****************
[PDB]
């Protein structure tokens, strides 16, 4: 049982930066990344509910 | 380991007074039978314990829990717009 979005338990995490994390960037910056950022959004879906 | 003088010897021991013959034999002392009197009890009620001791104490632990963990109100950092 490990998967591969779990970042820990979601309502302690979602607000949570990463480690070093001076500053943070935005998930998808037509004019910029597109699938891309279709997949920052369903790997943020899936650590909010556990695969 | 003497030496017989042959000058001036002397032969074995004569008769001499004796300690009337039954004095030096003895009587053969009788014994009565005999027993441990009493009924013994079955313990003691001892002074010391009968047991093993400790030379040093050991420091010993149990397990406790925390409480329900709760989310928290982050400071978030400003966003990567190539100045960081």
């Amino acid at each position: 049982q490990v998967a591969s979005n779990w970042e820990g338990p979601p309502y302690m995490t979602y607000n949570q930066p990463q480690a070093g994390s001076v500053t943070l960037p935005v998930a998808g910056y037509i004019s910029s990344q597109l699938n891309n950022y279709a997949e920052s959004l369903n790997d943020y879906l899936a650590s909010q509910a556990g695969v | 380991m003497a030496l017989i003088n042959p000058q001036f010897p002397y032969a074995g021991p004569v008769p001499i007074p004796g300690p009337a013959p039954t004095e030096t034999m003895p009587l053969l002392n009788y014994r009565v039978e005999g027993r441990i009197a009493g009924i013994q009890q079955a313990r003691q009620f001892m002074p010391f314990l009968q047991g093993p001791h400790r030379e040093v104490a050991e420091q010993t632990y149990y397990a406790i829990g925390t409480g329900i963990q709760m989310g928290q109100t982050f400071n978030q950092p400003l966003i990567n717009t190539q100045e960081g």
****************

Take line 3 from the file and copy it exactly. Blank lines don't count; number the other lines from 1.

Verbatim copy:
């Amino acid at each position: 049982q490990v998967a591969s979005n779990w970042e820990g338990p979601p309502y302690m995490t979602y607000n949570q930066p990463q480690a070093g994390s001076v500053t943070l960037p935005v998930a998808g910056y037509i004019s910029s990344q597109l699938n891309n950022y279709a997949e920052s959004l369903n790997d943020y879906l899936a650590s909010q509910a556990g695969v | 380991m003497a030496l017989i003088n042959p000058q001036f010897p002397y032969a074995g021991p004569v008769p001499i007074p004796g300690p009337a013959p039954t004095e030096t034999m003895p009587l053969l002392n009788y014994r009565v039978e005999g027993r441990i009197a009493g009924i013994q009890q079955a313990r003691q009620f001892m002074p010391f314990l009968q047991g093993p001791h400790r030379e040093v104490a050991e420091q010993t632990y149990y397990a406790i829990g925390t409480g329900i963990q709760m989310g928290q109100t982050f400071n978030q950092p400003l966003i990567n717009t190539q100045e960081g």